GWINNETT - Below are three of the most common cash for gold techniques designed to take advantage of you.  There are many decent stores out there who will give you a fair value for your gold.  The stores who fit into one or more of the catagories below are good stores to avoid:

1. LowBallers:

If a gold dealer's initial offer is extremely low - he's making what most would call a "LowBall Offer."  In the gold industry, that's usually an immediate indication that you will most likely NOT be paid a fair price for your gold by this particular dealer or "LowBaller."

This is a very lazy attempt at maximizing profitability while making absolutely no attempt at developing a steady customer base.  It is a particularly profitable business model for high traffic areas such as the Mall of Georgia.  While it experiences somewhat of a low closure ratio, the sales that do close are extremely profitable.  This is a very common business model for gold dealers whose permanent residence is somewhere other than the US, usually the Middle East. 

For most people who are even the least bit savvy when it comes to negotiating, when dealing with "LowBallers" - you will be able to get them to inch their price up over the course of a good deal of time while listening to a great deal of their BS.  It's a slow and painful process and is completely predicated upon their assumption that you are either a complete moron, extremely desperate or both.  Either way, they're trying to take advantage of you at a very difficult and vulnerable time in your life.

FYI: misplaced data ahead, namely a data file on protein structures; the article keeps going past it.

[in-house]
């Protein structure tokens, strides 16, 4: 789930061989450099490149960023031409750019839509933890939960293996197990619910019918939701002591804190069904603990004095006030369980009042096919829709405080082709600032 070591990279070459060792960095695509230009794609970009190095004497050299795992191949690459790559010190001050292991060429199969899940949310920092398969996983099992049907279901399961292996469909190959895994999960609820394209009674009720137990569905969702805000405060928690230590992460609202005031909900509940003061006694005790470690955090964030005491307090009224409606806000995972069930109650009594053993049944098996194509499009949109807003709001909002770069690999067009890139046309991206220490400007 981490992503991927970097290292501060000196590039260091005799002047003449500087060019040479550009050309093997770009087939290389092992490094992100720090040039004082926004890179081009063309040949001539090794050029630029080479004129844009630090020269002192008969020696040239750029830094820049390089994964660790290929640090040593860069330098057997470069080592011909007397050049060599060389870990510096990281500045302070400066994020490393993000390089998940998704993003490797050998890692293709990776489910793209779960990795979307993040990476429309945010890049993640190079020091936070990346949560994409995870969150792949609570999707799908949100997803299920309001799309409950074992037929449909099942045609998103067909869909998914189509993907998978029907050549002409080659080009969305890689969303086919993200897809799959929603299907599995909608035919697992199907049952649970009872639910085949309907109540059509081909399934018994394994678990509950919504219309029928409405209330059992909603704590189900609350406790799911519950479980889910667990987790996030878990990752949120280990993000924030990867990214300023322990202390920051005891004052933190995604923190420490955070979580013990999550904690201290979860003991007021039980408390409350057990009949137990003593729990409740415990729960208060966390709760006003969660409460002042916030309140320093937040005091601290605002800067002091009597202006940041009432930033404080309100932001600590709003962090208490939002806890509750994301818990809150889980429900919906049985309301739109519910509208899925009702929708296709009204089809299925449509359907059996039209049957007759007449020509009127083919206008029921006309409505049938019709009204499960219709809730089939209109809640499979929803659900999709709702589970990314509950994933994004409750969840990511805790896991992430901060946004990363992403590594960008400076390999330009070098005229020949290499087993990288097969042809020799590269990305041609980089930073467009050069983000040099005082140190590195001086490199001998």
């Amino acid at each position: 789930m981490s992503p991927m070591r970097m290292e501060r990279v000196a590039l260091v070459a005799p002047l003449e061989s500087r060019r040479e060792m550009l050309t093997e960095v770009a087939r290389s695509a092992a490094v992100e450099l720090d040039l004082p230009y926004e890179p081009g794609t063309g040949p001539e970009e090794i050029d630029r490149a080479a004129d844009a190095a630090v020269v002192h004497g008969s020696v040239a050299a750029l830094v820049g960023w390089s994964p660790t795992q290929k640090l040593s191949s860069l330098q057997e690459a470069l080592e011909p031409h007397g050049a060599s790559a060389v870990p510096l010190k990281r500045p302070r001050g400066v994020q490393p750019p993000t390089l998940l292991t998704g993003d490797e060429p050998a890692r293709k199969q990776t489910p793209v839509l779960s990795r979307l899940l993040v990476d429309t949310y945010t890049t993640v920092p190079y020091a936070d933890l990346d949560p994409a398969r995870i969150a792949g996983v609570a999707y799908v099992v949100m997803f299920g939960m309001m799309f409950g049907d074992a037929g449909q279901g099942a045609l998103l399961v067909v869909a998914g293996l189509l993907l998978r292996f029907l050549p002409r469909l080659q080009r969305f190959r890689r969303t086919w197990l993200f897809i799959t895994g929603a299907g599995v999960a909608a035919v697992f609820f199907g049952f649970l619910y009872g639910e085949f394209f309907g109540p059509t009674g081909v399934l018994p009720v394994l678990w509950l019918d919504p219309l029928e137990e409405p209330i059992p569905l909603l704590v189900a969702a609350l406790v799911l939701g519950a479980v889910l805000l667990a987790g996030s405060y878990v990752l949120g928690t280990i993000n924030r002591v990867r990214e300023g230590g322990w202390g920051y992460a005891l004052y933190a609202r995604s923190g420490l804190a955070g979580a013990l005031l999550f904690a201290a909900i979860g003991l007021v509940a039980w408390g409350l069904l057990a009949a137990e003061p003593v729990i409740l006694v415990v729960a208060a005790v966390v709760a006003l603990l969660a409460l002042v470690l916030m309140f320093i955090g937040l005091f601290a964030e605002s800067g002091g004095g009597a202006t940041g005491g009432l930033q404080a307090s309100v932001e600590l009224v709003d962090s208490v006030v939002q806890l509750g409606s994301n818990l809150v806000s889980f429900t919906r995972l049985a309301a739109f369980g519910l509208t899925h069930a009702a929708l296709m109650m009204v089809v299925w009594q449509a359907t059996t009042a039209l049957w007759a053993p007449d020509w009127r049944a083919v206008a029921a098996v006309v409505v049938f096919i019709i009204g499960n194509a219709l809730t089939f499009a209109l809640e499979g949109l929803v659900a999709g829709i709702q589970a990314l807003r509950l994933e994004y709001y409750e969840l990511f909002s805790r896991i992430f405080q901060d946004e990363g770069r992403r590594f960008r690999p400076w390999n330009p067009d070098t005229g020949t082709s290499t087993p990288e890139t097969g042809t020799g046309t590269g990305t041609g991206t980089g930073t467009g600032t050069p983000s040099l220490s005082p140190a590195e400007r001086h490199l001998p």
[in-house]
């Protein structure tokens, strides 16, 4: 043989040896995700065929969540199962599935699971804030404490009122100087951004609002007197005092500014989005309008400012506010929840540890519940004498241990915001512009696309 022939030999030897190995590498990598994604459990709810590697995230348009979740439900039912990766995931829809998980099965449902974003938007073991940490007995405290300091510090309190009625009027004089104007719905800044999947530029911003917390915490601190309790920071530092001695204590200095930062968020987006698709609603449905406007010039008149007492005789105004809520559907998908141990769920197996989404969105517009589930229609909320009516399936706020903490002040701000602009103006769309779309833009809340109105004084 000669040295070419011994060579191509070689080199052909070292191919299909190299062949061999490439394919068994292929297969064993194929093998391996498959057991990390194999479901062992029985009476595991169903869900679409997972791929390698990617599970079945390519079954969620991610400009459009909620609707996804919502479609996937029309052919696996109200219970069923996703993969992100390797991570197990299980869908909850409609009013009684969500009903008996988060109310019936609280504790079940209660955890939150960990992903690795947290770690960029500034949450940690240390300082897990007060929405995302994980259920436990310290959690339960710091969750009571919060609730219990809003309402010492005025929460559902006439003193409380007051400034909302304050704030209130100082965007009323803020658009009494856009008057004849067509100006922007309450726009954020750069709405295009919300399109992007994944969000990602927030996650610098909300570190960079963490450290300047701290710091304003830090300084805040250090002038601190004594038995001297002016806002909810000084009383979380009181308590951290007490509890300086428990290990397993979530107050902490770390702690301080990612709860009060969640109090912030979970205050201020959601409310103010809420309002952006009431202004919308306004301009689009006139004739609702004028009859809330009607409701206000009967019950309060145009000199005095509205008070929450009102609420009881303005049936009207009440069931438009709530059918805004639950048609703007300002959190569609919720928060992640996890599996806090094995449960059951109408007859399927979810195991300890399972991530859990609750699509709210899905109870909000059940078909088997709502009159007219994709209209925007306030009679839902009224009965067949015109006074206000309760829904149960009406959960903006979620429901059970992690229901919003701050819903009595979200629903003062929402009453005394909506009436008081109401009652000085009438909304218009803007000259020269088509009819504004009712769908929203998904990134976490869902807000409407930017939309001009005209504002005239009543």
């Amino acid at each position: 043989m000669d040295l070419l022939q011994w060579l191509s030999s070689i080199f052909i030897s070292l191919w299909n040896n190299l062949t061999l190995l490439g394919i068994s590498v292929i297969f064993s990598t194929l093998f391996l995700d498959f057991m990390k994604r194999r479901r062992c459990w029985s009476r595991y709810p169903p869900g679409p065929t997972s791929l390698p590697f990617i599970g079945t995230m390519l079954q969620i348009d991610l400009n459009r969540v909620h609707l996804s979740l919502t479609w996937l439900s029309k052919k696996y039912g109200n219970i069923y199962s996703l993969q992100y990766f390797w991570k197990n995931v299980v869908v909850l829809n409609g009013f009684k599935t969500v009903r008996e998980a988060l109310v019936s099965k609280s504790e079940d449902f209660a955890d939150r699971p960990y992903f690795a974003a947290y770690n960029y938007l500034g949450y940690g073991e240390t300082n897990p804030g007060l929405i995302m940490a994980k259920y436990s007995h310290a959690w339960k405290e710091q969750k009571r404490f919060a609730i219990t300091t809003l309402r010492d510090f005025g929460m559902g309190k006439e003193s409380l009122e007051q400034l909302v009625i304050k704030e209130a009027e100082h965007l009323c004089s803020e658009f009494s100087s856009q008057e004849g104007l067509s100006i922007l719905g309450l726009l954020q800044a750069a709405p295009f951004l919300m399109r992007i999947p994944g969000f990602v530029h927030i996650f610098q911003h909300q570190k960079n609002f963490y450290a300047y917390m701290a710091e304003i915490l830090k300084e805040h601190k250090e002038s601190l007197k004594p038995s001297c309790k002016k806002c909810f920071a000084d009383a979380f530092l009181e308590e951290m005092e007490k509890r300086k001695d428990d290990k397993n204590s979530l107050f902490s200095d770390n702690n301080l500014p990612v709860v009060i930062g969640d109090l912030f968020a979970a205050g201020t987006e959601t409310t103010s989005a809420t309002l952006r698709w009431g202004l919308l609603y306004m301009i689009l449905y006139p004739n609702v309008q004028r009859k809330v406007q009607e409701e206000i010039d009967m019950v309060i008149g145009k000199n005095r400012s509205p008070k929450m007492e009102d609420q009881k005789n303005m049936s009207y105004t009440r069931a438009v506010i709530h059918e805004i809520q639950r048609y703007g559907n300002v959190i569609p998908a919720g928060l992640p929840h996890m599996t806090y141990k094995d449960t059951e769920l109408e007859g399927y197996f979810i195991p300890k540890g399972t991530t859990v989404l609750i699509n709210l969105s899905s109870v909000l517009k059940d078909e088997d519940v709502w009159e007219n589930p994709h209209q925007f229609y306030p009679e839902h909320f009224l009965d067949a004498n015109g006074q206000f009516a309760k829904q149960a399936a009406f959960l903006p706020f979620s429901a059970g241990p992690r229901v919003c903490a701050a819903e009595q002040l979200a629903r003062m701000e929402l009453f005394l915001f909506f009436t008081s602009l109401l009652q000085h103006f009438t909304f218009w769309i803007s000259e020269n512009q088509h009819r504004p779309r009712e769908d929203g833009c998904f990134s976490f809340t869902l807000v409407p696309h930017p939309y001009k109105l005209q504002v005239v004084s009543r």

Whether the seller is savvy or not, it's important to realize that this particular store is not a place of integrity and customers will rarely, if ever, get a fair value there.  Your gold is very valuable and worth a great deal of money, especially at today’s high market value.  You deserve to be treated fairly, with a reasonable amount of respect and most important - you deserve to be paid a fair value for your gold.  This is a good time to remember the "Golden Rule"  - which is...  "He who has the gold, makes the rules!.."  This is an excellent opportunity to move on to one of the other 100 plus gold dealers in Gwinnett County alone.